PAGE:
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Royal Genealogy

Caterina Cornaro
Queen of Cyprus

Other Titles

Queen of Jerusalem (titular), 1473-89 abd
Queen of Armenia, 1473-89 abd
Lady of Asolo, 1489


On the death of King John II, of Cyprus in 1458, the succession was disputed, and his natural son James, with the help of the sultan of Egypt, seized the island. But several powers were arrayed against him—the duke of Savoy, who claimed the island on the strength of the marriage of his son Louis to Charlotte, the only legitimate daughter of John II, the Genoese, and the pope. It was important that he should make a marriage such as would secure him powerful support. Andrea Cornaro suggested his niece Caterina, famed for her beauty, as that union would bring him Venetian help. The proposal was agreed to, and approved of by Caterina herself and the senate, and the contract was signed in 1468. But further intrigues caused delay, and it was not until 1471 that James’s hesitations were overcome. Caterina was solemnly adopted by the doge as a 'daughter of the Republic' and sailed for Cyprus in 1472 with the title of queen of Cyprus, Jerusalem and Armenia. But she only enjoyed one year of happiness, for in 1473 her husband died of fever, leaving his kingdom to his queen and their child as yet unborn. Enemies and rival claimants arose on all sides, for Cyprus was a tempting bait. In August the child James III was born, but as soon as the Venetian fleet sailed away, a plot to depose him in favour of Zarla, James’ illegitimate daughter, broke out, and Caterina was kept a prisoner. The Venetians returned, and order was soon restored, but the republic was meditating the seizure of Cyprus, although it had no valid title whatever, and after the death of Caterina’s child in 1474 it was Venice which really governed the island. The poor queen was surrounded by intrigues and plots, and although the people of the coast towns loved her, the Cypriot nobles were her bitter enemies and hostile to Venetian influence. In 1488 the republic, fearing that Sultan Bayezid II intended to attack Cyprus, and having also discovered a plot to marry Caterina to King Alphonso II of Naples, a proposal to which she seemed not averse, decided to recall the queen to Venice and formally annex the island. Caterina at first refused, for she clung to her royalty, but Venice was a severe parent to its adopted daughter and would not be gainsaid; she was forced to abdicate in favour of the republic, and returned to Venice in 1489. The government conferred on her the castle and town of Asolo for life, and there in the midst of a learned and brilliant little court, of which Cardinal Bembo was a shining light, she spent the rest of her days in idyllic peace.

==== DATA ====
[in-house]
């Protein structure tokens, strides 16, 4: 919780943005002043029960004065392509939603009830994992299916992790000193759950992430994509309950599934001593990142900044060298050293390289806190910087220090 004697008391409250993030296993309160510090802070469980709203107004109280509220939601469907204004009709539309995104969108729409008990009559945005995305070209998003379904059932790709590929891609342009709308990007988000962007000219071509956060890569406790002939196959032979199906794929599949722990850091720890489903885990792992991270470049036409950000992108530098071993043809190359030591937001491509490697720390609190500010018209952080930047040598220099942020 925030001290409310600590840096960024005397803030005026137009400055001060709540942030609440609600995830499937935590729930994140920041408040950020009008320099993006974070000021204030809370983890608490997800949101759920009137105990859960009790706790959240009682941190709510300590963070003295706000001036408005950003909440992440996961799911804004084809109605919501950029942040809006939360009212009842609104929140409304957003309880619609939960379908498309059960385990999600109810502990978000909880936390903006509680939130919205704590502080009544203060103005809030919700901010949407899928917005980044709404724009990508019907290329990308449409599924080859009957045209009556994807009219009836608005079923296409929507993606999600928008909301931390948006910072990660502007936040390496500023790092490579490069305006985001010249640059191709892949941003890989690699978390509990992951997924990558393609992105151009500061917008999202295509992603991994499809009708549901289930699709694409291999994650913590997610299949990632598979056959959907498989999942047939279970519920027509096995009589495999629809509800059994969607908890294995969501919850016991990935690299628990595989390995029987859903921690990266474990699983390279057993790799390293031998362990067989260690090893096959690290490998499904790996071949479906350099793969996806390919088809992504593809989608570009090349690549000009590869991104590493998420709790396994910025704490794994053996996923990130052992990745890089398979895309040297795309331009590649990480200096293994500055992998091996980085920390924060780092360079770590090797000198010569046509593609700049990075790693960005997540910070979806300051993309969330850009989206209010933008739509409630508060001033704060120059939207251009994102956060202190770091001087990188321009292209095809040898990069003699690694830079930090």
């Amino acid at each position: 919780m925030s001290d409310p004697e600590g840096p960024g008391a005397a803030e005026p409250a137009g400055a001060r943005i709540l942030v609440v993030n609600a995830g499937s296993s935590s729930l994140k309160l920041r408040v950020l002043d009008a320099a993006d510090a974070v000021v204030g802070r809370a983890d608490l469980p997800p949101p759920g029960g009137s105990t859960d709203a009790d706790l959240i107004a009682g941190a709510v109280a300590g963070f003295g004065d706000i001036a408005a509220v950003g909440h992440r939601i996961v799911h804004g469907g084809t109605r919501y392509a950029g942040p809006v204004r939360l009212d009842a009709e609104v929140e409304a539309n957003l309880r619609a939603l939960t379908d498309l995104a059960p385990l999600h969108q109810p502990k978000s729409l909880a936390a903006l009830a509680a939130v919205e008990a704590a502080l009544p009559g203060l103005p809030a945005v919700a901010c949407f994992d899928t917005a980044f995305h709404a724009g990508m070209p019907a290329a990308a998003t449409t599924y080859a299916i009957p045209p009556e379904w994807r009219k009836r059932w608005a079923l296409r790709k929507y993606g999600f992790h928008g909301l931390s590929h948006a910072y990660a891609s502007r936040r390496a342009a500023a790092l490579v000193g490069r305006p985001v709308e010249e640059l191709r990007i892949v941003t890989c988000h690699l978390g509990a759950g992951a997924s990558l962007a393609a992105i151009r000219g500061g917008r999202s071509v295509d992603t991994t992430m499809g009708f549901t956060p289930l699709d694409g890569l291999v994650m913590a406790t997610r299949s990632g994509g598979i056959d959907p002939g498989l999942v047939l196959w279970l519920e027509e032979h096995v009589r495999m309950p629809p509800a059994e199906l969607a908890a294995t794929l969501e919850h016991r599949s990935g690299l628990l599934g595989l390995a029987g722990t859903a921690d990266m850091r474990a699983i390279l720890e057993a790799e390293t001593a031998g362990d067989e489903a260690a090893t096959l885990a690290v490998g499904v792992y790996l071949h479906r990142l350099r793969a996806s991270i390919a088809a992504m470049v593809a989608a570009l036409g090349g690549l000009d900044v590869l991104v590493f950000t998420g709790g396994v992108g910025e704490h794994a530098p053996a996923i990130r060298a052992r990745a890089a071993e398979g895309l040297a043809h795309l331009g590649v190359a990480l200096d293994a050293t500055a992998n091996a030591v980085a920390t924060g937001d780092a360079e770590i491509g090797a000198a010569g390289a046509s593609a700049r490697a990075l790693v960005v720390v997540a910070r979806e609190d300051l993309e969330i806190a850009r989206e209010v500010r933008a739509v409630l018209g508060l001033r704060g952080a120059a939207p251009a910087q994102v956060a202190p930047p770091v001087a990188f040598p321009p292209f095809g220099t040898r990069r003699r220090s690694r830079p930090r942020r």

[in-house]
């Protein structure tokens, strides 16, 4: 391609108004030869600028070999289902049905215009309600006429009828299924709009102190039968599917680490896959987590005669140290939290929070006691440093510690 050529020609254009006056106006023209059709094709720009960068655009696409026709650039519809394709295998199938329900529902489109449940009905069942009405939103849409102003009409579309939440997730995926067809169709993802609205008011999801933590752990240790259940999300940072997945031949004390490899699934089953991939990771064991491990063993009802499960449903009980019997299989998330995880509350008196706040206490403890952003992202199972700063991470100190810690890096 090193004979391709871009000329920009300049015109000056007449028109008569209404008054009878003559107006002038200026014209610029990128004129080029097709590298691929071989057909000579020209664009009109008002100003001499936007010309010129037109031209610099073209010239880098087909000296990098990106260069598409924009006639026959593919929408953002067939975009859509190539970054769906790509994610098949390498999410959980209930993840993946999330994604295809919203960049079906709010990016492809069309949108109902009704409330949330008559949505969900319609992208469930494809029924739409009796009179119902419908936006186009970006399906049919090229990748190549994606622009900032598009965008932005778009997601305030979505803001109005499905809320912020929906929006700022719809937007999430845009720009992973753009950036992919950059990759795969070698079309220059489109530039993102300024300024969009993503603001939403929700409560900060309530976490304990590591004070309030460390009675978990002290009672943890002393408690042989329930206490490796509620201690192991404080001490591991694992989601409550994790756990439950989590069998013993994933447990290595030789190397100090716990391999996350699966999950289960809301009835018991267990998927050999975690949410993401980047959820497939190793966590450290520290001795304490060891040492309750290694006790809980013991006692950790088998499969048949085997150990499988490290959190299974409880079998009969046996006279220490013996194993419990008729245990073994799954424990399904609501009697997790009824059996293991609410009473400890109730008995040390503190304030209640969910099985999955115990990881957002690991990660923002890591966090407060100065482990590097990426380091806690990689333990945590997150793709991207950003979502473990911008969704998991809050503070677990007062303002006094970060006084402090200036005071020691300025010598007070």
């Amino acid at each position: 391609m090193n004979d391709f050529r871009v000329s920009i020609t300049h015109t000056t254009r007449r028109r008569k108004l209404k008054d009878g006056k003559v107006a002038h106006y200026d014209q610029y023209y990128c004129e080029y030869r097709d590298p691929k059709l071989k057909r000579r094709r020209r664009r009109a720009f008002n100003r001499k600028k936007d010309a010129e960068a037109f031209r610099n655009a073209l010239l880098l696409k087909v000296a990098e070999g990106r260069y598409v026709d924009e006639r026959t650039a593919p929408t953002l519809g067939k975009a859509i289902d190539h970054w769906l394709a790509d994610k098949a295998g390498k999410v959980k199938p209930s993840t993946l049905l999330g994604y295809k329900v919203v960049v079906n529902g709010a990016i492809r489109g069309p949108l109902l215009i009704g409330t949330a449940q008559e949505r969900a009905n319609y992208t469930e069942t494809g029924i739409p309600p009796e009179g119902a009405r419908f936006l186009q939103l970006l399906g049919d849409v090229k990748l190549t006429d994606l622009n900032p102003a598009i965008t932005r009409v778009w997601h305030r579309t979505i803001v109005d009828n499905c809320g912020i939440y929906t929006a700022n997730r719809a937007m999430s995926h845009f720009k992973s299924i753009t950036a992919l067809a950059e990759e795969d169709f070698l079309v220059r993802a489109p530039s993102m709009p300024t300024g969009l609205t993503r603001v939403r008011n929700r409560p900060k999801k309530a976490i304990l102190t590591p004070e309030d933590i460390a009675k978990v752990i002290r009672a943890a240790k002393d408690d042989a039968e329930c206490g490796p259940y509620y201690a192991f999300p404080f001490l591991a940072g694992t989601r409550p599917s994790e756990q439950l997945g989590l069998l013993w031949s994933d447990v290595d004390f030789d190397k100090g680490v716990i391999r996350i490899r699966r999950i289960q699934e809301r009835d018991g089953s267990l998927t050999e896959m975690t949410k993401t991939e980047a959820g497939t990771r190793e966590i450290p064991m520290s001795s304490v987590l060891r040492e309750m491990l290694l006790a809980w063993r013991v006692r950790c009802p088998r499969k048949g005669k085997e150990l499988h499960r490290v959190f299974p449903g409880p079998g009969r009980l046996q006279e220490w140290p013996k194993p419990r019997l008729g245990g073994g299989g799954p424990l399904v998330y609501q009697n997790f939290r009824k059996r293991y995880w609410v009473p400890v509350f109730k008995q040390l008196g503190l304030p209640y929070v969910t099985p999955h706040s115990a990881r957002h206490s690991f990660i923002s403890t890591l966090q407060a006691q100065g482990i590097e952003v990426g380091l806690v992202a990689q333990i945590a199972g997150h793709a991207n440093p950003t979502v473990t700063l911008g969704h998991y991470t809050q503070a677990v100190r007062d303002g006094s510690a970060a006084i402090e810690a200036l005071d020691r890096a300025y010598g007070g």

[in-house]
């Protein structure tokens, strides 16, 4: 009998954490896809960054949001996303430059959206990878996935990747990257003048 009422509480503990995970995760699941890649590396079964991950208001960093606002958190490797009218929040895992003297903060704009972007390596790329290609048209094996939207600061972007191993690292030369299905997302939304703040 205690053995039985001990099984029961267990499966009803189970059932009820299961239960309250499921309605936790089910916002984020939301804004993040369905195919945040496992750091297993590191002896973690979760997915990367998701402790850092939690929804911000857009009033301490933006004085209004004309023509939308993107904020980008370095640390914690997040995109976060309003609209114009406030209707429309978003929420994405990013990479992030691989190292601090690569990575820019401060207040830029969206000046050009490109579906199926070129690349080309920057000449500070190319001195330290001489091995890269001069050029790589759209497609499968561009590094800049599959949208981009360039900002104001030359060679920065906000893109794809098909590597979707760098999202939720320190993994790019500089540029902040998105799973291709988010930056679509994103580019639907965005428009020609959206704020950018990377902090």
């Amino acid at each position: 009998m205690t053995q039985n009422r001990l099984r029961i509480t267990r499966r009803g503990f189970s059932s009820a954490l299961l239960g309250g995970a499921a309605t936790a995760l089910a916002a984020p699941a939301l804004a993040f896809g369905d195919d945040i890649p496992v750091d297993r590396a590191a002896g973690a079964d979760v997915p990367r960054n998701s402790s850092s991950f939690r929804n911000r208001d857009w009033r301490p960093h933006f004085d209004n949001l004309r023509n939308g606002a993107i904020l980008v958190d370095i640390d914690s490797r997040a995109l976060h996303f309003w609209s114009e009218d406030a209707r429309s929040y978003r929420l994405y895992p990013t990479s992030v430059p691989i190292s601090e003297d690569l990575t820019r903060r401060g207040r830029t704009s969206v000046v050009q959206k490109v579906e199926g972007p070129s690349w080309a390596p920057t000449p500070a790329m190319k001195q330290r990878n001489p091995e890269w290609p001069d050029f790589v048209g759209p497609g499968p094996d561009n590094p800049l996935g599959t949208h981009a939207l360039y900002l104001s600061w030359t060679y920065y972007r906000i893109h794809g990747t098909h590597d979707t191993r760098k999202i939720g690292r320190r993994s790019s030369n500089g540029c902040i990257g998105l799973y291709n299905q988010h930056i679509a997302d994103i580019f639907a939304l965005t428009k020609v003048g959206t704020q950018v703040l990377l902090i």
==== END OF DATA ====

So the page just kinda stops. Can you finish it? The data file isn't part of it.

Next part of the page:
Place of birth: Venice
Place of marriage: Famagusta
Place of death: Venice



1. Dizionario biografico degli Italiani, vol. 21. Rome: Istituto della Enciclopedia italiana, 1978.
Encyclopaedia Britannica: A Dictionary of Arts, Sciences, Literature and General Information, 11th edn, vol. 7. New York: Encyclopaedia Britannica Co., 1911.
3. C. Cawley. Medieval Lands - A prosopography of medieval European noble and royal families. The Foundation for Medieval Genealogy. ©2018.

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